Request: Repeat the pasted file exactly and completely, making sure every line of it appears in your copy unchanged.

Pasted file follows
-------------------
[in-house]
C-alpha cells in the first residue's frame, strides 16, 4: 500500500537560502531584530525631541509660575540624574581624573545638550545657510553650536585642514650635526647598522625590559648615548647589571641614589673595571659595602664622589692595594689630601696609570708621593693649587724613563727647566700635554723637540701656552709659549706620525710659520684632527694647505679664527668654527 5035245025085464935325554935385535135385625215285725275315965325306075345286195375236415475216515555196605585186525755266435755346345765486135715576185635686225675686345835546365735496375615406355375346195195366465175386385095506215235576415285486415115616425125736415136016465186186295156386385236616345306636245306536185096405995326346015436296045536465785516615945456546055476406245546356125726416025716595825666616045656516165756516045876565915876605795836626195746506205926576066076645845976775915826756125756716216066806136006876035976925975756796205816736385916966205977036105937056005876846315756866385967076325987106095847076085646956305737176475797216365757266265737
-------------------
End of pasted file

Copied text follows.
[in-house]
C-alpha cells in the first residue's frame, strides 16, 4: 500500500537560502531584530525631541509660575540624574581624573545638550545657510553650536585642514650635526647598522625590559648615548647589571641614589673595571659595602664622589692595594689630601696609570708621593693649587724613563727647566700635554723637540701656552709659549706620525710659520684632527694647505679664527668654527 5035245025085464935325554935385535135385625215285725275315965325306075345286195375236415475216515555196605585186525755266435755346345765486135715576185635686225675686345835546365735496375615406355375346195195366465175386385095506215235576415285486415115616425125736415136016465186186295156386385236616345306636245306536185096405995326346015436296045536465785516615945456546055476406245546356125726416025716595825666616045656516165756516045876565915876605795836626195746506205926576066076645845976775915826756125756716216066806136006876035976925975756796205816736385916966205977036105937056005876846315756866385967076325987106095847076085646956305737176475797216365757266265737